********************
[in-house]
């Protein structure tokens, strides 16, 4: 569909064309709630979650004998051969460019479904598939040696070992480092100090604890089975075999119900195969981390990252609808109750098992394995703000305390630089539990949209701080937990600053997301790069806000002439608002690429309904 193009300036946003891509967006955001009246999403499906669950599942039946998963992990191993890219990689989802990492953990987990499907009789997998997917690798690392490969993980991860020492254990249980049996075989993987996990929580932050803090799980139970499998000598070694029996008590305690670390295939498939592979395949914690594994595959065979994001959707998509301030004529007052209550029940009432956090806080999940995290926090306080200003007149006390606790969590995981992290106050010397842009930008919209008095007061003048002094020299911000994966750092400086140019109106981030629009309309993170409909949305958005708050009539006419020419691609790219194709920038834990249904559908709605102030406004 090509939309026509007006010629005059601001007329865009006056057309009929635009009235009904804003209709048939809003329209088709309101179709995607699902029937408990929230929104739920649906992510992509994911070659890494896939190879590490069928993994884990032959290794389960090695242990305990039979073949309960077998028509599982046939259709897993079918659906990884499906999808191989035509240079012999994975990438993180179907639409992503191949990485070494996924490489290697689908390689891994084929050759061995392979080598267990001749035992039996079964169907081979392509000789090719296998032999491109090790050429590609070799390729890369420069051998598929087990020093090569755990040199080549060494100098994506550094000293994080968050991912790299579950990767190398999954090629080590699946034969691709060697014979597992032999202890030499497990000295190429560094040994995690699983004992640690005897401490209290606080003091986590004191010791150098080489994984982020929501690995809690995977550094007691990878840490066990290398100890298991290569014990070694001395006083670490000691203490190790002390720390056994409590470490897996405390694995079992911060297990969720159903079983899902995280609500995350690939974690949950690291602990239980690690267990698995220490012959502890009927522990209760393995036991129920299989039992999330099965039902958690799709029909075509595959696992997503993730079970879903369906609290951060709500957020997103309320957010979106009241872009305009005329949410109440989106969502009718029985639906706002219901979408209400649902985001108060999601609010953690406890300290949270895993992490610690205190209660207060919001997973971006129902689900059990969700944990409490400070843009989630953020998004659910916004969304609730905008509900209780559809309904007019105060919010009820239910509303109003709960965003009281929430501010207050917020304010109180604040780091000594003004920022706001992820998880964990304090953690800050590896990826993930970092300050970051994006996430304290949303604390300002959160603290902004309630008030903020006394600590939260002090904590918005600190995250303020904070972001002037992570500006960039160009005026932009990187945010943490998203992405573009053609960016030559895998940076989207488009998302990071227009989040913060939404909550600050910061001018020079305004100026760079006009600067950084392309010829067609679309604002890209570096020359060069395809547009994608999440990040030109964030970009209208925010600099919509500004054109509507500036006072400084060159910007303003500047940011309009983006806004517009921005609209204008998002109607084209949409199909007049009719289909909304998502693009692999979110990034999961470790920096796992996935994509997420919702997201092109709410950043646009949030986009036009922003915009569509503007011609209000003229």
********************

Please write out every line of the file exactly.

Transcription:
[in-house]
């Protein structure tokens, strides 16, 4: 569909064309709630979650004998051969460019479904598939040696070992480092100090604890089975075999119900195969981390990252609808109750098992394995703000305390630089539990949209701080937990600053997301790069806000002439608002690429309904 193009300036946003891509967006955001009246999403499906669950599942039946998963992990191993890219990689989802990492953990987990499907009789997998997917690798690392490969993980991860020492254990249980049996075989993987996990929580932050803090799980139970499998000598070694029996008590305690670390295939498939592979395949914690594994595959065979994001959707998509301030004529007052209550029940009432956090806080999940995290926090306080200003007149006390606790969590995981992290106050010397842009930008919209008095007061003048002094020299911000994966750092400086140019109106981030629009309309993170409909949305958005708050009539006419020419691609790219194709920038834990249904559908709605102030406004 090509939309026509007006010629005059601001007329865009006056057309009929635009009235009904804003209709048939809003329209088709309101179709995607699902029937408990929230929104739920649906992510992509994911070659890494896939190879590490069928993994884990032959290794389960090695242990305990039979073949309960077998028509599982046939259709897993079918659906990884499906999808191989035509240079012999994975990438993180179907639409992503191949990485070494996924490489290697689908390689891994084929050759061995392979080598267990001749035992039996079964169907081979392509000789090719296998032999491109090790050429590609070799390729890369420069051998598929087990020093090569755990040199080549060494100098994506550094000293994080968050991912790299579950990767190398999954090629080590699946034969691709060697014979597992032999202890030499497990000295190429560094040994995690699983004992640690005897401490209290606080003091986590004191010791150098080489994984982020929501690995809690995977550094007691990878840490066990290398100890298991290569014990070694001395006083670490000691203490190790002390720390056994409590470490897996405390694995079992911060297990969720159903079983899902995280609500995350690939974690949950690291602990239980690690267990698995220490012959502890009927522990209760393995036991129920299989039992999330099965039902958690799709029909075509595959696992997503993730079970879903369906609290951060709500957020997103309320957010979106009241872009305009005329949410109440989106969502009718029985639906706002219901979408209400649902985001108060999601609010953690406890300290949270895993992490610690205190209660207060919001997973971006129902689900059990969700944990409490400070843009989630953020998004659910916004969304609730905008509900209780559809309904007019105060919010009820239910509303109003709960965003009281929430501010207050917020304010109180604040780091000594003004920022706001992820998880964990304090953690800050590896990826993930970092300050970051994006996430304290949303604390300002959160603290902004309630008030903020006394600590939260002090904590918005600190995250303020904070972001002037992570500006960039160009005026932009990187945010943490998203992405573009053609960016030559895998940076989207488009998302990071227009989040913060939404909550600050910061001018020079305004100026760079006009600067950084392309010829067609679309604002890209570096020359060069395809547009994608999440990040030109964030970009209208925010600099919509500004054109509507500036006072400084060159910007303003500047940011309009983006806004517009921005609209204008998002109607084209949409199909007049009719289909909304998502693009692999979110990034999961470790920096796992996935994509997420919702997201092109709410950043646009949030986009036009922003915009569509503007011609209000003229």